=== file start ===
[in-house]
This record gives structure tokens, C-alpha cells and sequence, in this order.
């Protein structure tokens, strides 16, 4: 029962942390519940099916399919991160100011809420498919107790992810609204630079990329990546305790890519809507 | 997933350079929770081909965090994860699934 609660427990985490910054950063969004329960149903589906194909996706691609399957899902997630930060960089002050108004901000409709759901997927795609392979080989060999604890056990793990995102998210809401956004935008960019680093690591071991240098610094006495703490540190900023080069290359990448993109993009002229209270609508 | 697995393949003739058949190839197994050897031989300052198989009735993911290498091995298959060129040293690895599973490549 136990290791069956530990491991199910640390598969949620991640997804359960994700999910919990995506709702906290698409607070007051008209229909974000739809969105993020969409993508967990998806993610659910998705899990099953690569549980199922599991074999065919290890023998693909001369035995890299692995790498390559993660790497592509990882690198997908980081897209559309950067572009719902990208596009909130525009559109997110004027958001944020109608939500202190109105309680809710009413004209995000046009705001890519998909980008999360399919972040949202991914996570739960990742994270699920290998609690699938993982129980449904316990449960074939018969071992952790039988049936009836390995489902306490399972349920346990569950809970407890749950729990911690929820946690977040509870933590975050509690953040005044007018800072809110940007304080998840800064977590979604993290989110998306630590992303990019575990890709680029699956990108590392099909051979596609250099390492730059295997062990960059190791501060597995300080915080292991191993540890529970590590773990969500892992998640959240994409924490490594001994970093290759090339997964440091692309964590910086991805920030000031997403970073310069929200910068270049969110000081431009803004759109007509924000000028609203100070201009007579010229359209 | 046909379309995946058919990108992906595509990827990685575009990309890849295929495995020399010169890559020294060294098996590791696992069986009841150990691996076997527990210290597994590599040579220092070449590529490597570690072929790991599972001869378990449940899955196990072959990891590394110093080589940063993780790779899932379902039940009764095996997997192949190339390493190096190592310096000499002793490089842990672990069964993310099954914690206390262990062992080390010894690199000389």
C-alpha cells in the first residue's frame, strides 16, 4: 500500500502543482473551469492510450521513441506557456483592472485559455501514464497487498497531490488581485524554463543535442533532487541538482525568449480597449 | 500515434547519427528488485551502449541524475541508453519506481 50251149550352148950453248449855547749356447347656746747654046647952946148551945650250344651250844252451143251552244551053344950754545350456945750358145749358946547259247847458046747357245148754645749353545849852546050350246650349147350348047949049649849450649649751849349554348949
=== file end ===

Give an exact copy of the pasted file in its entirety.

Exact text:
[in-house]
This record gives structure tokens, C-alpha cells and sequence, in this order.
């Protein structure tokens, strides 16, 4: 029962942390519940099916399919991160100011809420498919107790992810609204630079990329990546305790890519809507 | 997933350079929770081909965090994860699934 609660427990985490910054950063969004329960149903589906194909996706691609399957899902997630930060960089002050108004901000409709759901997927795609392979080989060999604890056990793990995102998210809401956004935008960019680093690591071991240098610094006495703490540190900023080069290359990448993109993009002229209270609508 | 697995393949003739058949190839197994050897031989300052198989009735993911290498091995298959060129040293690895599973490549 136990290791069956530990491991199910640390598969949620991640997804359960994700999910919990995506709702906290698409607070007051008209229909974000739809969105993020969409993508967990998806993610659910998705899990099953690569549980199922599991074999065919290890023998693909001369035995890299692995790498390559993660790497592509990882690198997908980081897209559309950067572009719902990208596009909130525009559109997110004027958001944020109608939500202190109105309680809710009413004209995000046009705001890519998909980008999360399919972040949202991914996570739960990742994270699920290998609690699938993982129980449904316990449960074939018969071992952790039988049936009836390995489902306490399972349920346990569950809970407890749950729990911690929820946690977040509870933590975050509690953040005044007018800072809110940007304080998840800064977590979604993290989110998306630590992303990019575990890709680029699956990108590392099909051979596609250099390492730059295997062990960059190791501060597995300080915080292991191993540890529970590590773990969500892992998640959240994409924490490594001994970093290759090339997964440091692309964590910086991805920030000031997403970073310069929200910068270049969110000081431009803004759109007509924000000028609203100070201009007579010229359209 | 046909379309995946058919990108992906595509990827990685575009990309890849295929495995020399010169890559020294060294098996590791696992069986009841150990691996076997527990210290597994590599040579220092070449590529490597570690072929790991599972001869378990449940899955196990072959990891590394110093080589940063993780790779899932379902039940009764095996997997192949190339390493190096190592310096000499002793490089842990672990069964993310099954914690206390262990062992080390010894690199000389």
C-alpha cells in the first residue's frame, strides 16, 4: 500500500502543482473551469492510450521513441506557456483592472485559455501514464497487498497531490488581485524554463543535442533532487541538482525568449480597449 | 500515434547519427528488485551502449541524475541508453519506481 50251149550352148950453248449855547749356447347656746747654046647952946148551945650250344651250844252451143251552244551053344950754545350456945750358145749358946547259247847458046747357245148754645749353545849852546050350246650349147350348047949049649849450649649751849349554348949